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Many of you already know and love our sweet 5 year old son Finn, who was diagnosed with Autism as a young toddler.

Autism is a spectrum disorder, effecting each individual differently, and providing a unique set of gifts and challenges for every person.  For Finn, autism makes the task of controlling his body an incredibly difficult one.  In addition to being completely nonverbal, Finn is very impulsive and prone to wander.


Finn is our oldest child, so in many ways he is our "normal".  We are used to locking doors  and maintaining constant vigilance. We do not go out in public before designating who will be in charge of Finn's safety. Unlike some children with autism who are "runners" and can suddenly bolt, Finn is a true wanderer.  He tends to get distracted by subtle things and will quietly slip away from situations unnoticed and without warning.  

We always have our guard up, but have still had plenty of close calls.  He has slipped out of his babysitter's house and run into the street in mere seconds,  wriggled from my grasp countless times at Target, the list goes on and on.   But all pale in comparison to what happened on Father's Day 2016.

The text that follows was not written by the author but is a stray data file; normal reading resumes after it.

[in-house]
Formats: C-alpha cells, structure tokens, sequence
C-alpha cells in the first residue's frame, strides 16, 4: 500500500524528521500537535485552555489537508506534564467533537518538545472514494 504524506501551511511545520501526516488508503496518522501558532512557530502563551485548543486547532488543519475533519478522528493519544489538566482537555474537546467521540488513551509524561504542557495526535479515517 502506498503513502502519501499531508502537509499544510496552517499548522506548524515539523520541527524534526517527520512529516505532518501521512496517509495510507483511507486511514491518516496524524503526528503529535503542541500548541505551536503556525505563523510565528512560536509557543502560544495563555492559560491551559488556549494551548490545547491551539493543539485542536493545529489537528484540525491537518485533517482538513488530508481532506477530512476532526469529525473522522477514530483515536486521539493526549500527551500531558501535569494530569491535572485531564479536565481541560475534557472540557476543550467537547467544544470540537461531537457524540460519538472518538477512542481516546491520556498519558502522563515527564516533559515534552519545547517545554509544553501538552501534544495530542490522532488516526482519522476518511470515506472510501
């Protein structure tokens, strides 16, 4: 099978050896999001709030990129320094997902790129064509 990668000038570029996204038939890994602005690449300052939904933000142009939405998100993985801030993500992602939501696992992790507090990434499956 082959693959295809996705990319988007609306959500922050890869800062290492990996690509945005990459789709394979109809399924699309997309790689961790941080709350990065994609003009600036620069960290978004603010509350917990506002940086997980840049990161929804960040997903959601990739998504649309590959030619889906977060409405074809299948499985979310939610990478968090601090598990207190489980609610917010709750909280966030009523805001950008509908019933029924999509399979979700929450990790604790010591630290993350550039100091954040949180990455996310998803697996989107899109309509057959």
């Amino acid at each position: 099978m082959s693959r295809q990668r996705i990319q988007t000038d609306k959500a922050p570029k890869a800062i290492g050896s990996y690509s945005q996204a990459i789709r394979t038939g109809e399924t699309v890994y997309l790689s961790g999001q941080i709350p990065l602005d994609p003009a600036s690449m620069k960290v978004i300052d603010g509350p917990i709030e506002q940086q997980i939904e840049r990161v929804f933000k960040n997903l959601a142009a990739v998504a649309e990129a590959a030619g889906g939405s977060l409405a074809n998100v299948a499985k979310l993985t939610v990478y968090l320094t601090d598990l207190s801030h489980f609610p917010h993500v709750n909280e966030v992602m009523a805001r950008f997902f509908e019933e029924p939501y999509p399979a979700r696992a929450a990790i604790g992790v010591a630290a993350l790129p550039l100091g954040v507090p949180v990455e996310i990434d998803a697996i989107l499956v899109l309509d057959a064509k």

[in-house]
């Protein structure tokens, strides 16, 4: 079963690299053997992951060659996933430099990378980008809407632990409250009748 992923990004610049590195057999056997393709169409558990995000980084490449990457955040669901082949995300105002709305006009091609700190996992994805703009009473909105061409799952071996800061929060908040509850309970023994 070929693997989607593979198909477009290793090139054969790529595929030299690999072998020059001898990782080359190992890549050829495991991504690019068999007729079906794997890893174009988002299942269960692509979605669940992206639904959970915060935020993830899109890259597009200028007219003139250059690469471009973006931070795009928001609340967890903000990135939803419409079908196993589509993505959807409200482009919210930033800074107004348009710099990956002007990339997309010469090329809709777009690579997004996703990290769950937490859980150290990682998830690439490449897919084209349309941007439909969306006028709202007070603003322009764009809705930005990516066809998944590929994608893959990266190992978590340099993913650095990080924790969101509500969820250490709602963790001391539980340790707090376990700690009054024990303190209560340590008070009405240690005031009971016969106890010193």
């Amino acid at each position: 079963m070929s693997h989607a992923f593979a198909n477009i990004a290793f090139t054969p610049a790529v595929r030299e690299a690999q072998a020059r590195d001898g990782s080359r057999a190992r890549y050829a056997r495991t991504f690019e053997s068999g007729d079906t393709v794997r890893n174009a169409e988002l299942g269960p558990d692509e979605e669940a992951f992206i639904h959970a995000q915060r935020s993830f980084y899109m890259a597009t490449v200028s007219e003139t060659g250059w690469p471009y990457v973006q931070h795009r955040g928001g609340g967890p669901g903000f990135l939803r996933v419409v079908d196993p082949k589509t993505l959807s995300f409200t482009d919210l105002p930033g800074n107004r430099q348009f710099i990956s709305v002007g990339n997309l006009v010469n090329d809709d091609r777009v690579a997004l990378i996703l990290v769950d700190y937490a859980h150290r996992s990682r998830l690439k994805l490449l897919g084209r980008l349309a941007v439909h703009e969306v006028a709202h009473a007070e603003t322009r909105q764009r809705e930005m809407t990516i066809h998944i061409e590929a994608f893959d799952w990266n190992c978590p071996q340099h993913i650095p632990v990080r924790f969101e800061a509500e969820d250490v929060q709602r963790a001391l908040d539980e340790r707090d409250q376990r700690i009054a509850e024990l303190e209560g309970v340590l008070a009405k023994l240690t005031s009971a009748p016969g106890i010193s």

We had just returned from a family road trip to Green Bay, Wisconsin.  We were exhausted, but looking forward to celebrating Father's Day at a family barbecue at Billy's sister's house.  Her sprawling farm has a plethora of appealing sensory escapes, so we are always extra careful with Finn when we are there.

On this particular day, we were all relaxing in the family room, snacking and catching up.  Finn was laying on the couch with Cole and four or five of their older cousins, and there were plenty of adults spattered about the room talking and watching golf.  Nell was getting fussy, so Billy went to get her pack and play out of the car so we could lay her down.  

Finn was flopping on the couch as per usual, and inevitably one of his long legs knocked a glass into a bowl of guacamole. I told him I'd be right back and carried the glass into the kitchen with Nell to wipe it off- completely out of view of the family room.  

I was still wiping off the glass in the kitchen and talking with Mumpeg as Billy came walking in from outside carrying the pack and play.  Probably two minutes had passed since he first left.  Instead of heading upstairs to set up the bed, for some reason Billy walked back into the family room.  When we talked about it afterward he didn't know why.  It doesn't really make sense why he would carry the pack and play in there, but thank goodness he did, because he went in and Finn was gone.  Cousins still snacking on the couch, grown ups still talking just as we had left them, but no Finn.